Almost fifty years ago, in the summer of 1964, SQF became official police procedure when the New York State Legislature amended the Code of Criminal Procedure. Dubbed “Stop and Frisk” at its inception, Section 180-a allowed police officers to stop and request identification from individuals upon a “reasonable suspicion” of criminal activity—a standard lower than the “probable cause” requirement for making an arrest.  The bill’s passage earlier that spring roused the ire of civil rights groups and local bar associations.

“Nowhere in the history of Anglo-Saxon jurisprudence have we so closely approached a police state as in this proposal to require citizens to identify themselves to police officers and ‘explain their actions’ on such a meager showing,” the New York State Bar Association proclaimed in a March 3, 1964 public statement. The local NAACP chapter organized a rally days afterwards, keenly aware which community would bear the brunt of the new policy.

“The framework is that, statistically, black people commit more crimes than whites,” said Dr. Khalil G. Muhammad, the director of the New York Public Library’s Schomburg Center for Research in Black Culture. However, in 2012, eighty-nine percent of stops ended with nothing to show but proven innocence after a trial by frisk.

Dr. Muhammad, who has studied the link between race and crime in American history, believes New York’s SQF policy is nothing new. In a recent interview at his office in Harlem, he traced these practices to an earlier era–from the first generation after slavery through the early and late 1900s–when Southern blacks moved to northern cities in the “Great Migration.” “The narrative of black people and crime becomes more influential on the ground in white communities that are butting up against the increasing presence of black newcomers,” he noted.

The practice, Muhammad insisted, only seems new because stories of urban policing in the North were “drowned out by the naked, brutal terrorism in the South,” where lynch mobs presented a threat and spectacle that daily police micro-aggressions, and even beatings, did not.

 

Black communities resisted these tactics from the beginning. Truman Nelson’s The Torture of Mothers, published the same year Section 180-a passed into law, discusses one of these first eruptions of resistance to SQF, the Harlem Fruit Riot, an incident that occurred after several young African American boys allegedly turned over a fruit stand. As the story goes, when Harlem bystanders saw policemen beating up the young boys and intervened with questions, the police turned their attention to the bystanders and began attacking them.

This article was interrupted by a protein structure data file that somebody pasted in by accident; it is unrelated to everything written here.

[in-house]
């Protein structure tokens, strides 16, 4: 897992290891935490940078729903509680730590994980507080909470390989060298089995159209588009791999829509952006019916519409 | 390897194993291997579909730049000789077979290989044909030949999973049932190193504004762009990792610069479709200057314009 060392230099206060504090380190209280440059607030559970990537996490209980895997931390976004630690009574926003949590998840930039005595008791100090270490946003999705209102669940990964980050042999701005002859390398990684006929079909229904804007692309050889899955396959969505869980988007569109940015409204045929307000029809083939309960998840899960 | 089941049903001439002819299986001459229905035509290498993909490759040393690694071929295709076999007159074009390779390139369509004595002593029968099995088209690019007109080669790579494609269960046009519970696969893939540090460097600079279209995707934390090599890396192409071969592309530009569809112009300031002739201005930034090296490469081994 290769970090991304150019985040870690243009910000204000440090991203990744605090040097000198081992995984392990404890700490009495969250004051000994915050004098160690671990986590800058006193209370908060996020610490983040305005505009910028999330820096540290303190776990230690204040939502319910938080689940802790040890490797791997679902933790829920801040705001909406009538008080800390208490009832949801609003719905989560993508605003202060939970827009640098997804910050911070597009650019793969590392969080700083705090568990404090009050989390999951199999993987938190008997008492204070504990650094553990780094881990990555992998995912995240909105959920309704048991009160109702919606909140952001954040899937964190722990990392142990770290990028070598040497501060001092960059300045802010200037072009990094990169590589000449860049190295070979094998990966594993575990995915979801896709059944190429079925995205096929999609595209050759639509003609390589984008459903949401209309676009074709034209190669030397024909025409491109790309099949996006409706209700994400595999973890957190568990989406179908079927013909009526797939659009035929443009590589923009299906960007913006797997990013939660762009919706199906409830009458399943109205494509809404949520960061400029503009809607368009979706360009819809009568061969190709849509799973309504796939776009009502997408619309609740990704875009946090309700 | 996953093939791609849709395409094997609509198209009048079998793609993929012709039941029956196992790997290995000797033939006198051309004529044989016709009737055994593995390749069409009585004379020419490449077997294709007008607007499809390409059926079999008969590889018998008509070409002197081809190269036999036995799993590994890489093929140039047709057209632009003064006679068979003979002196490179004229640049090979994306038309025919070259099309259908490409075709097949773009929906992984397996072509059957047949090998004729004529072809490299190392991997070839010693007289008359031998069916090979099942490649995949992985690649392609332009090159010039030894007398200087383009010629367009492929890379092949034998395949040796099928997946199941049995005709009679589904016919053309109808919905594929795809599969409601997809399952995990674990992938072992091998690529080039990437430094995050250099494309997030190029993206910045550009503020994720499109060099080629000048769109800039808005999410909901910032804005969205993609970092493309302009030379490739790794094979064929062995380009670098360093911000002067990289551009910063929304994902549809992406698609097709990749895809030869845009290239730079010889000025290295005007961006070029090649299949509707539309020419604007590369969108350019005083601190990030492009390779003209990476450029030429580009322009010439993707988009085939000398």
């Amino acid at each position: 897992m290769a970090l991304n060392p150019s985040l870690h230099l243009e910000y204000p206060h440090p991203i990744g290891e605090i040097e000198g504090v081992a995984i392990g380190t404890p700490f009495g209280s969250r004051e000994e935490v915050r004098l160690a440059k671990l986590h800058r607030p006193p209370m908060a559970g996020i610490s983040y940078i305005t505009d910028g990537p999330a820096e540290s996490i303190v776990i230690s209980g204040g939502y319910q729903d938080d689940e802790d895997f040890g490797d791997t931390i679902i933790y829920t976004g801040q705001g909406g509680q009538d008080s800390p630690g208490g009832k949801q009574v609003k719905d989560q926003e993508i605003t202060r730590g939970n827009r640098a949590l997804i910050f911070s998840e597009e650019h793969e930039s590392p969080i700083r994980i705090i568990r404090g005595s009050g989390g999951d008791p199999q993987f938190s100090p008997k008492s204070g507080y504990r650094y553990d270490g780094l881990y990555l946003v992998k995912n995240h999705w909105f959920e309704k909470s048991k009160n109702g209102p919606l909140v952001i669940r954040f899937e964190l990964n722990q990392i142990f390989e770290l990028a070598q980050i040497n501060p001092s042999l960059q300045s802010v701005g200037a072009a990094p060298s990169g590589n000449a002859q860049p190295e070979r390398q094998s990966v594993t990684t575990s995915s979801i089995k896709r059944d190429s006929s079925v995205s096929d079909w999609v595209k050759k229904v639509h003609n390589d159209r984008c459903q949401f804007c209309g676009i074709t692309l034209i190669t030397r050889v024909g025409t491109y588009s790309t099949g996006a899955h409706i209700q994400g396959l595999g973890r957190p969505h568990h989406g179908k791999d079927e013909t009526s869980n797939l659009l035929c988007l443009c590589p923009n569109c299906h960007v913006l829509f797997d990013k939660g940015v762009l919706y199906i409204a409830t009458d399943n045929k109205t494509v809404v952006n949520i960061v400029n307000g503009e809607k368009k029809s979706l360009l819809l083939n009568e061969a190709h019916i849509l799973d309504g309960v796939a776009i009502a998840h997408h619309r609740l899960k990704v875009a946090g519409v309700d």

Tensions boiled over in the months after the “Fruit Riot” incident, resulting in the Harlem Riots of 1964. The violence between civilians and police continued (here, at 133rd St and Seventh Avenue) over the next six days. Courtesy of Wikipedia.

Tensions boiled over in the months after the “Fruit Riot” incident, resulting in the Harlem Riots of 1964. The violence between civilians and police continued (here, at 133rd St and Seventh Avenue) over the next six days. Photo courtesy of Wikipedia.

Nelson writes, “[A civil rights worker] felt that the immediate cause of the obvious unrest was two new laws, the ‘No Knock’ and the Stop and Frisk laws.  The people in Harlem felt that the laws were particularly addressed toward them, and in the hands of an agency as corrupt . . . they could be used badly against them . . . The Stop and Frisk law could have [the] effect [of] giving the police the power to stop anyone on the street and manhandle them, without papers, and with every opportunity to plant evidence in the pockets of whomever they chose to affront in this way.”

Today, Commissioner Bratton asserts that the problem of stop and frisk has been “more or less solved.”  Amidst tremendous community pressure and a federal class action lawsuit, the number of SQF encounters last year dipped by 60%.  The federal case, however, is still on appeal. The complaint in Floyd et al. vs. City of New York alleged that the NYPD’s use of SQF violated constitutional protections against racial profiling. Last August, trial judge Shira Scheindlin agreed, finding the Department liable and mandating a comprehensive reform process.

 

The Schomburg Center is a historic institution of American culture and Black history. This history, Dr. Muhammad explained, includes the complicated racial politics of Stop and Frisk practices. Photo by Thomas L. Mariadason.

The Schomburg Center is a historic institution of American culture and Black history. This history, Dr. Khalil Muhammad explained, includes the complicated racial politics of stop and frisk practices. Photo by Thomas L. Mariadason.

Around the same time as the first wave of the “Great Migration,” European immigration to Northern cities like New York and Chicago was also on the rise.  The Irish and Italian immigrants who made these cities their homes also encountered police aggression and abuse. Dr. Muhammad explained that, unlike Blacks and non-European immigrants who do not have the option of passing for white, these communities were eventually accepted as part of white society and were eventually able to advance into the mainstream—earning key positions on the police force and in politics.

 

 

In 1965, the Hart-Celler Act (also known as the Immigration and Nationality Act) was passed, opening doors for mass immigration from Latin America, the Caribbean and Asia. Among those immigrants were Nilesh Vishwasrao’s family, which migrated in the mid-80s from India, following his paternal grandmother.

The practice, Dr. Muhammad insists, only seems new to us because stories of urban policing in the North were “drowned out by the naked, brutal terrorism in the South…”